Tuesday, September 29, 2009

No Such Thing as Luck

"His luck ran out."

We hear about the mishap. Usually it involves a fellow aviator connected to us only by our shared commitment to life in the sky. But sometimes we know the name.

And someone says, "His luck ran out." Of course, there is no such thing as luck.

Our universe is irremediably stochastic. We are buffeted by the randomness of events in our world and we navigate through the resulting turbulence as best we can. Most days, we survive and even thrive. Some days, we feel relieved to get through it all undamaged. And on a few very rare, very scary days, our lives are in the balance and our skills are tested. Not everyone passes the test.

"His luck ran out," they say and we know the name. We know he was a skilled aviator, a good stick. Maybe we only "know" him from reading his comments on an internet forum. But when we saw his name we'd come to expect cogent, thoughtful, useful input. And our feeling was, we'd fly with him anywhere. But..."His luck ran out."

You fly for many hours and everything is just routine. "How was your flight," your colleagues ask. "Uneventful." Then, every so often, Fate gives a pop quiz. Just to see if you've been paying attention. Perhaps there is weather you didn't expect. Perhaps the controller clears you to a fix neither you nor the GPS anticipated. Maybe some useful part of the airplane decides to stop working. Nothing too hard - you get to think on your feet and solve the problem. That's what we aviators do.

And sometimes, Fate gives a Final Exam. The grading is Pass/Fail. If you pass, you get to keep on living. If you fail...

When the universe deals you a Final Exam-type situation your response has to be perfectly accurate and perfectly precise. A very good pilot with excellent skills and training, with no dangerous attitudes, with a wonderful airplane meticulously maintained and superbly equipped, can...even so...fall just a little bit short. And the next day, we will see his name. Someone will say, "His luck ran out."

Of course, there's no such thing as luck. But Fate is still the hunter.

Last Wednesday night Paul Valois was killed when his Cessna 210 crashed while attempting to land at a small airfield in Texas. He was well known to those who frequent the Cessna Pilot's Association web forum. Our thoughts are with his family. We'll miss him.

Sunday, September 27, 2009

Five Years and Counting

As of today it's been five years since N631S joined our family. On 27 September 2004, Bob Parks and I left Keokuk, IA at about 1100 local time for the trip back to Connecticut. After more than 27 years in the midwest, N631S was about to become an East Coast airplane.

With a fuel stop in Youngstown, OH, we finished the 6.6 hour trip right around 1900 EDT.

In the five years since that day I've flown N631S for 566.4 hours. We've been to Colorado and to North Carolina. We've flown 16 night hours and 36.3 actual IMC hours. We've shot 73 instrument approaches, 23 in actual conditions and the rest "under the hood".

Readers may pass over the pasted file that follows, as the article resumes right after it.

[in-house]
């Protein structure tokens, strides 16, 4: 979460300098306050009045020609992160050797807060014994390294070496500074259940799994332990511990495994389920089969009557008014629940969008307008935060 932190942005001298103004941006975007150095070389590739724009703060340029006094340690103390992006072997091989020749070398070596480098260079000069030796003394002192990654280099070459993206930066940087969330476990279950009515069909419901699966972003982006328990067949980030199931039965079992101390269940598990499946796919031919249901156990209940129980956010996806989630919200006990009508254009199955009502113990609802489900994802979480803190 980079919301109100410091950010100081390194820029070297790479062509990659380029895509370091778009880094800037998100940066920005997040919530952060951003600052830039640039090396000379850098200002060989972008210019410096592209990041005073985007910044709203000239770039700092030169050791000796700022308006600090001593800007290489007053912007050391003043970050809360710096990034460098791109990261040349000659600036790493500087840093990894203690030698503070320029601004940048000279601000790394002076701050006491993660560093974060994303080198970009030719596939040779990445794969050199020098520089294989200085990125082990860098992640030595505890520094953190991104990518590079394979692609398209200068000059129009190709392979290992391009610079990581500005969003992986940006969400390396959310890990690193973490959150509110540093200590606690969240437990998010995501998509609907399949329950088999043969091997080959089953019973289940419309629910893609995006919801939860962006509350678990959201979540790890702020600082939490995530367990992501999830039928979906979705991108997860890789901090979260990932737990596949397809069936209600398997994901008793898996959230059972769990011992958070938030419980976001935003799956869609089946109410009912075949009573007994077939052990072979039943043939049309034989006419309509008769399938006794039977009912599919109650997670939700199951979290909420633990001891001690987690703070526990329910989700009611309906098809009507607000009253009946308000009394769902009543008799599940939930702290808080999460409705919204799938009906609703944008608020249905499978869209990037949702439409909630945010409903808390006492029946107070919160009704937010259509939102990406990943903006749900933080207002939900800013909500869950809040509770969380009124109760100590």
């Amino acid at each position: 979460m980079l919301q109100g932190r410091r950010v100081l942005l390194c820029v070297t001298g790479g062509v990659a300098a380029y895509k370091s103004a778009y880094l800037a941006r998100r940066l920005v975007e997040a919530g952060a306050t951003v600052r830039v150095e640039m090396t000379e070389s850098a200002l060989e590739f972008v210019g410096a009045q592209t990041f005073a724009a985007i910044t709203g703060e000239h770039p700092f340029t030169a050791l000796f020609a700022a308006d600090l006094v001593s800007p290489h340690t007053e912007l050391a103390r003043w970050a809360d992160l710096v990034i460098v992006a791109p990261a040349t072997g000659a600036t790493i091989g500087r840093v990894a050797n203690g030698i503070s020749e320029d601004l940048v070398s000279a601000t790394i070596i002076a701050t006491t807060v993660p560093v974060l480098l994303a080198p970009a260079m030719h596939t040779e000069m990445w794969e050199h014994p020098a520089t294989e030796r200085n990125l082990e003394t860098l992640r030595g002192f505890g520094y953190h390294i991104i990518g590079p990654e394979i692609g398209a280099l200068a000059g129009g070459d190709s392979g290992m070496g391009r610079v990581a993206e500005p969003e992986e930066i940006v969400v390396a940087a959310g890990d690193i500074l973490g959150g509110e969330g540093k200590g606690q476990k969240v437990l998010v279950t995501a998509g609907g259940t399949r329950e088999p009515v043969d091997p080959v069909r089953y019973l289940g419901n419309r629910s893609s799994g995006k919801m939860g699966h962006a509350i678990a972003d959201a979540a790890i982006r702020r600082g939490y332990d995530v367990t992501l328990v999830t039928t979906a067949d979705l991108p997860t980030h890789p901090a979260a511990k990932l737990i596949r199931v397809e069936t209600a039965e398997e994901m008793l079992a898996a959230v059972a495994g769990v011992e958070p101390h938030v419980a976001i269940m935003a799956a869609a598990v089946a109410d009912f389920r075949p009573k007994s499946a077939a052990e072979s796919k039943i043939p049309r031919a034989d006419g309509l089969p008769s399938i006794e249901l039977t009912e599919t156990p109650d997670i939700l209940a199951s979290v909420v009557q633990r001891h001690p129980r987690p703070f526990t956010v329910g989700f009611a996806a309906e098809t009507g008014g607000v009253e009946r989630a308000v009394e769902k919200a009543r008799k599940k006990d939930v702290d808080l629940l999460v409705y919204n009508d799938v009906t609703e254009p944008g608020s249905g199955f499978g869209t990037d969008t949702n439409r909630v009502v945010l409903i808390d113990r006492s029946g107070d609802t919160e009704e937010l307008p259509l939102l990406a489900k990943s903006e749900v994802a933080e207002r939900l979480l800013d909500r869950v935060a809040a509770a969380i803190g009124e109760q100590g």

N631S has had its interior completely refurbished and its avionics suite thoroughly upgraded. (One of these days, the airplane will get the paint job I've promised it.)

Having N631S available makes my rather strange schedule - weekdays in CT, weekends in VA - possible. Couldn't do it without the airplane.

Five years into it, I'm sure we acquired the perfect airplane for our needs and I'm looking forward to many more years with it.

Friday, September 25, 2009

Landing Light Switches

Back on May 11th, Cessna issued a Service Bulletin, numbered SEB09-6 on the subject of landing light, taxi light and beacon switches in the legacy 100-series aircraft (including, of course, the 182's like N631S).

There have been reports of these switches failing in the field, causing overheating and smoke in the cockpit. Burned insulation has been found on the wiring terminals to the switch and on at least one occasion, there was a small fire in the cockpit. The problems are being attributed to contact erosion leading to irregular arcing and eventual failure of the switch. Apparently, some laboratory testing was done and it showed the contact erosion occurring after approximately 4,000 cycles of operation.

Service Bulletin SEB09-6 specifies the following:

  • Inspect to determine time-in-service for the switches.
  • Write the month and year of the initial installation on switches that have been in service for less than four years.
  • Replace of switches that have been in service for four or more years, with the month and year of the installation written on the new replacement switch.

SEB09-6 is classified as "Mandatory". Of course, for we who fly under Part 91 rules, Mandatory doesn't mean Mandatory. The FAA has looked at the situation and issues a Special Airworthiness Information Bulletin (SAIB), number CE-09-42 dated 24 July 2009, stating that this is not worthy of issuing an Airworthiness Directive (AD), but that maybe we ought to do what SEB-09-6 suggests within the next year or so (or 400 hours if that comes first).